Executives at a 900-lawyer California law firm double-crossed their client, comedian Terry Hodges, to cover-up their mistake of failing to run a “conflict check” and then accidentally suing a major firm client, Netflix. According to Hodges’s Atlanta lawsuit, an irate Netflix immediately called the top lawyer at Gordon Rees Scully Mansukhani (which trades as “Gordon & Rees”) to demand action, and the firm delivered by double-crossing Hodges. Hodges has sued Gordon & Rees for defrauding him & betraying fiduciary duties. Gordon & Rees has admitted to a mistake in not running the conflict check but denies any wrongdoing.
Although the ethical rules required the firm to recuse itself immediately due to the conflict, Hodges claims that head attorney Roger Mansukhani and the “Firmwide Management” intervened and devised a plot to sabotage Hodges’ claims against Netflix—all to ensure that the Netflix premiere of the film “Chris Tucker Live” would not be delayed and that Gordon & Rees would soothe Netflix enough to keep it as a client.
Hodges had hired Gordon & Rees in 2015 to enforce his rights to a co-producer credit on Chris Tucker Live under an agreement he claimed to have Tucker. For several years, Hodges had worked on Tucker’s world tour and claims he helped write the material that would become the concert film. Tucker denied the existence of any agreement with Hodges for a co-producer credit.
A few days before the scheduled premiere of Chris Tucker Live, Gordon & Rees (acting as Hodges’s lawyers) sued Tucker and Netflix in Los Angeles, and asked the judge to prevent Netflix from premiering the movie unless Hodges received a co-producer credit. Hodges alleges that when Netflix read about the suit in the Hollywood press, it immediately called top Gordon & Rees attorney Mansukhani to demand action. Mansukhani, whose name is part of the firm’s name, was the attorney who was personally handling all of the firm’s work for Netflix.
Per the suit, Mansukhani quickly concocted a scheme to make Hodges’s claims against Netflix disappear. Within hours, Gordon & Rees attorneys lied to Hodges by falsely telling him that his claims against Netflix had all disappeared when Tucker moved the case from state to federal court. Overnight, the firm filed a new complaint that removed all mention of Netflix, and Chris Tucker Live premiered without any delay. Weeks later, the firm secretly filed paperwork to remove Netflix entirely.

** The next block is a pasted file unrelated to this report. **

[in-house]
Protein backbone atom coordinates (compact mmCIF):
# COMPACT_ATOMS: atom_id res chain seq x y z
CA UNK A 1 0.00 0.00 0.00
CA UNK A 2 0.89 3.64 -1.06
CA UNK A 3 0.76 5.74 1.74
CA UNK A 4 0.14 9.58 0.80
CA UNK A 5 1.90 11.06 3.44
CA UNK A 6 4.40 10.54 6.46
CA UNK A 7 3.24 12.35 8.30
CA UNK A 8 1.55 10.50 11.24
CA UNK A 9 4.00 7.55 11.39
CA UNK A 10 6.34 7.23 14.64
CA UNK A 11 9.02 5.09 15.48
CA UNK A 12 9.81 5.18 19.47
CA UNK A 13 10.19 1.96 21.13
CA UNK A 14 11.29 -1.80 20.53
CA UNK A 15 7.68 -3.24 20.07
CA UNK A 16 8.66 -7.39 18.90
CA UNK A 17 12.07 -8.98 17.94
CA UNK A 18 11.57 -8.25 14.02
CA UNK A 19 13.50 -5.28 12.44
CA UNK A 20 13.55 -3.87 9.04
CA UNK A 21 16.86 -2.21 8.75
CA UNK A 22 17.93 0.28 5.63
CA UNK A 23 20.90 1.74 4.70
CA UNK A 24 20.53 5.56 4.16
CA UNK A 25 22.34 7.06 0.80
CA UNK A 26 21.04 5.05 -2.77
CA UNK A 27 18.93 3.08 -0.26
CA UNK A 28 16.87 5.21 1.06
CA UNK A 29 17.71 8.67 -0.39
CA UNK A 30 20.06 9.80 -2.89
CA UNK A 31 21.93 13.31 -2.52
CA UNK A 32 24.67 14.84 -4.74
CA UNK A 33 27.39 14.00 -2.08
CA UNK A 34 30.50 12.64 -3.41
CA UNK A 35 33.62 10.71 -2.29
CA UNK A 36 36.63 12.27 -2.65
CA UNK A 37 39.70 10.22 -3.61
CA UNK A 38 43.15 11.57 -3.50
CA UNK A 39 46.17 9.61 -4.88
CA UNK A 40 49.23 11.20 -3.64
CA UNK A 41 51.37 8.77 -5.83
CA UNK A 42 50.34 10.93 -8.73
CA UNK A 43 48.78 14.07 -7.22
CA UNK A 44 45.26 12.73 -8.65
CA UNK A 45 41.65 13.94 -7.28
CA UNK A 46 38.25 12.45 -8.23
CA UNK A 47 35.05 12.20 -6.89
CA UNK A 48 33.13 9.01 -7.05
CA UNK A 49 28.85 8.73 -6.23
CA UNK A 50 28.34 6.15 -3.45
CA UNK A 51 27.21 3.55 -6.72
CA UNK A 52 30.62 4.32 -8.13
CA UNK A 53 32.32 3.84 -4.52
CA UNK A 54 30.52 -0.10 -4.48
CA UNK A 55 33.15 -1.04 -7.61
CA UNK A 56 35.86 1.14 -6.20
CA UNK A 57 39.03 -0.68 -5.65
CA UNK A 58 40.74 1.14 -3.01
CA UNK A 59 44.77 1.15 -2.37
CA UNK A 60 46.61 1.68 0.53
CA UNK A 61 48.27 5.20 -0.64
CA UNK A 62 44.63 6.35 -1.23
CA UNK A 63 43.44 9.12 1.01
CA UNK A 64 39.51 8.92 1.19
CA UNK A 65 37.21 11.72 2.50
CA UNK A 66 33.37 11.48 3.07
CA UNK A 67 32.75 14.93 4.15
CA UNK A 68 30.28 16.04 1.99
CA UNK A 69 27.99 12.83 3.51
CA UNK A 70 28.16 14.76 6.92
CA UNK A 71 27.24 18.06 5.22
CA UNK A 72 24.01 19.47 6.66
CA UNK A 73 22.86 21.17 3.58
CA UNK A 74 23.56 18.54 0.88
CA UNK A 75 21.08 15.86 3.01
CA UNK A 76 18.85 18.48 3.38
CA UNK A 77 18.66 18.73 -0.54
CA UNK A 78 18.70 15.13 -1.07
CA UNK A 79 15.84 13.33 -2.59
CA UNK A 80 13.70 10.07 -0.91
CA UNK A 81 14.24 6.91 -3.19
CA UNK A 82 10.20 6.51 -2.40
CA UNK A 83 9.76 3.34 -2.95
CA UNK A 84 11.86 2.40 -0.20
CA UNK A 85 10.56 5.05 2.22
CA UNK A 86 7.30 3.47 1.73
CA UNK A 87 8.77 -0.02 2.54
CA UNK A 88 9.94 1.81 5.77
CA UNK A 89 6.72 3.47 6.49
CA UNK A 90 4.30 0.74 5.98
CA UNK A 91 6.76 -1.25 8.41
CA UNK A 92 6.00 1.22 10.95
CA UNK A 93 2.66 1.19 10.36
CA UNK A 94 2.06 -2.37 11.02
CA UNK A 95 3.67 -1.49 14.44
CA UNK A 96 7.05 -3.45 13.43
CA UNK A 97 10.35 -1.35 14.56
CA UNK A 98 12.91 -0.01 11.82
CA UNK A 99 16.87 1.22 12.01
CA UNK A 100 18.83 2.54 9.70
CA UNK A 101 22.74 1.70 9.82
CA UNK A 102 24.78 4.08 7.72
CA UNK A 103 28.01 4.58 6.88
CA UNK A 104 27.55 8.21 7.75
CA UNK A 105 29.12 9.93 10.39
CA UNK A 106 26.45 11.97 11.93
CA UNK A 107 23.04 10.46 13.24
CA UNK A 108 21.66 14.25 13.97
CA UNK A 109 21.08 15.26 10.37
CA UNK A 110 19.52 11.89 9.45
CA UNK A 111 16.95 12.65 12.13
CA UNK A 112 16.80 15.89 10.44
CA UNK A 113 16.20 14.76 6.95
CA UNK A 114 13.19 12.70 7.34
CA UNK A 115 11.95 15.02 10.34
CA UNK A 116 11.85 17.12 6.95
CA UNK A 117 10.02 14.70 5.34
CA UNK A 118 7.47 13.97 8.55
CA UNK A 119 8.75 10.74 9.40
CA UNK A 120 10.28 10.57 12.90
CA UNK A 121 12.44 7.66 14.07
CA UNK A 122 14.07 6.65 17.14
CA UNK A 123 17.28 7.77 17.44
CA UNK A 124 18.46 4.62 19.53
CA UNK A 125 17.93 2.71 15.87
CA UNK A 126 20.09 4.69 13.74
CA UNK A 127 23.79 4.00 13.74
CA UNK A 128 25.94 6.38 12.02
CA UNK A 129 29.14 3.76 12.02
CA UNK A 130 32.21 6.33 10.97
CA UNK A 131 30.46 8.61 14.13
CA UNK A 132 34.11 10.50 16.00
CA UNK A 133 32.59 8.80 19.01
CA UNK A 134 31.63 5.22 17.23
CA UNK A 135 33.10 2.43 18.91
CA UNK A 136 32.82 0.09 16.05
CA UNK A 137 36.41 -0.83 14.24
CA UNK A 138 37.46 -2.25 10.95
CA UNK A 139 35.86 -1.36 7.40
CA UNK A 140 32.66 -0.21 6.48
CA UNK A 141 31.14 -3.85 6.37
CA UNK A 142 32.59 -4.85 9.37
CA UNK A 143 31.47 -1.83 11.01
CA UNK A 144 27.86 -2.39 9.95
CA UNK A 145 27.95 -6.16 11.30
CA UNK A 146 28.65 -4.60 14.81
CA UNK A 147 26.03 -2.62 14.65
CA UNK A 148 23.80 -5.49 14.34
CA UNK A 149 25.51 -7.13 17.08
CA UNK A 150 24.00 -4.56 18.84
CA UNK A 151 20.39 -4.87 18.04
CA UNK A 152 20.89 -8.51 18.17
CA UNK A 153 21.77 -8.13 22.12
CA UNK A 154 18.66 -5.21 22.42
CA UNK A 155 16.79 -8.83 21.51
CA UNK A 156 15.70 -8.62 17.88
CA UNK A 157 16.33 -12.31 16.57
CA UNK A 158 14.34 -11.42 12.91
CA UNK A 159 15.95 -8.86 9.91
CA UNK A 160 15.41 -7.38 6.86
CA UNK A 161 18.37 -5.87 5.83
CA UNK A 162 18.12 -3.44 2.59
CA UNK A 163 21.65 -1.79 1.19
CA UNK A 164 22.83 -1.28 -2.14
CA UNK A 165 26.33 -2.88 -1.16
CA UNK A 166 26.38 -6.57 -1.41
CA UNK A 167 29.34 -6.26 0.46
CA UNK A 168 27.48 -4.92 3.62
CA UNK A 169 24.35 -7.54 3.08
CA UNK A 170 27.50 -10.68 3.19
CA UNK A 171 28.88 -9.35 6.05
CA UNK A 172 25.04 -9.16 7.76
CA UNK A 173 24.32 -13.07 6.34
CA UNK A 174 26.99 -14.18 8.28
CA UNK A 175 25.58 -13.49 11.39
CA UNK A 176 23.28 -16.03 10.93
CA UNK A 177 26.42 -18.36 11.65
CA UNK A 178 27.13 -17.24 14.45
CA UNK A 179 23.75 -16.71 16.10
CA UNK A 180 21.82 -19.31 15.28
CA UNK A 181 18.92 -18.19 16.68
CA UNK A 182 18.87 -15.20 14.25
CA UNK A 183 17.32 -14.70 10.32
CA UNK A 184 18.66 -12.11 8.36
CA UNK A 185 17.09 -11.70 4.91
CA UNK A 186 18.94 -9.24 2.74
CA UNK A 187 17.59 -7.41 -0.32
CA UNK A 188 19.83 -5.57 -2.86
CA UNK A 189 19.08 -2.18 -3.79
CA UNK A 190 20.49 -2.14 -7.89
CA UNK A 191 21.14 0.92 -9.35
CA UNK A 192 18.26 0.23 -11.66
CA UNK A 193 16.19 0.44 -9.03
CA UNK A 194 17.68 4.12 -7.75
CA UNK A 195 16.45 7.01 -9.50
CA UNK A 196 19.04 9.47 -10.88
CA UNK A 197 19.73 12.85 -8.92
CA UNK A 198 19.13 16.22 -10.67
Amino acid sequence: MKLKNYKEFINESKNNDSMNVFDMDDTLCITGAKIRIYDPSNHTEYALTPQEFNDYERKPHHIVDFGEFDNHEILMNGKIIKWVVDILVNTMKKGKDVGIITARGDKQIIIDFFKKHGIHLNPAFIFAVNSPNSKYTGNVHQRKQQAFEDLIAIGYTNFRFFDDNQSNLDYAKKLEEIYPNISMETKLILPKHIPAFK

Hodges alleges that as Gordon & Rees continued to represent him against Tucker for months despite the conflict, the firm secretly sabotaged his case to protect Netflix. Hodges quotes from notes written by Gordon & Rees attorney Richard Sybert, Esq. during his settlement conversation with Tucker’s attorney Susan A. Adamson, Esq. The notes state that Tucker’s lawyer acknowledged that Hodges had never signed a blank 2012 contract giving up his rights in the film. But the suit notes that a few weeks later, a different lawyer representing Tucker showed up with a “signed” version of that 2012 contract, yet conflicted Gordon & Rees’s failed to “pounce” on what Hodges says is an admission of forgery by Tucker’s attorneys.
Hodges alleges that Mansukhani directed the scheme by email, which the firm hid from Hodges for years. Finally, the Atlanta judge threatened to hold Gordon & Rees in contempt of court unless it handed those emails over to Hodges. An amended complaint that Hodges filed last February attaches an email from a Gordon & Rees lawyer to a Netflix lawyer that informs Netflix that Gordon & Rees was filing papers to get rid of Hodges’ claims against Netflix. Another email shows one Gordon & Rees lawyer instructing another to remove several Netflix personnel from a witness list they were preparing for the court. Several other emails that apparently planned the scheme are quoted in the court papers, but the words are redacted by black boxes.
Hodges has now asked the Atlanta judge assigned to the case to compel Chris Tucker Enterprises LLC and Netflix, Inc. to bring forward documents in response to subpoenas issued in summer 2016.
As of today, the judge has not ruled. There’s a scheduled settlement offer on December 3rd.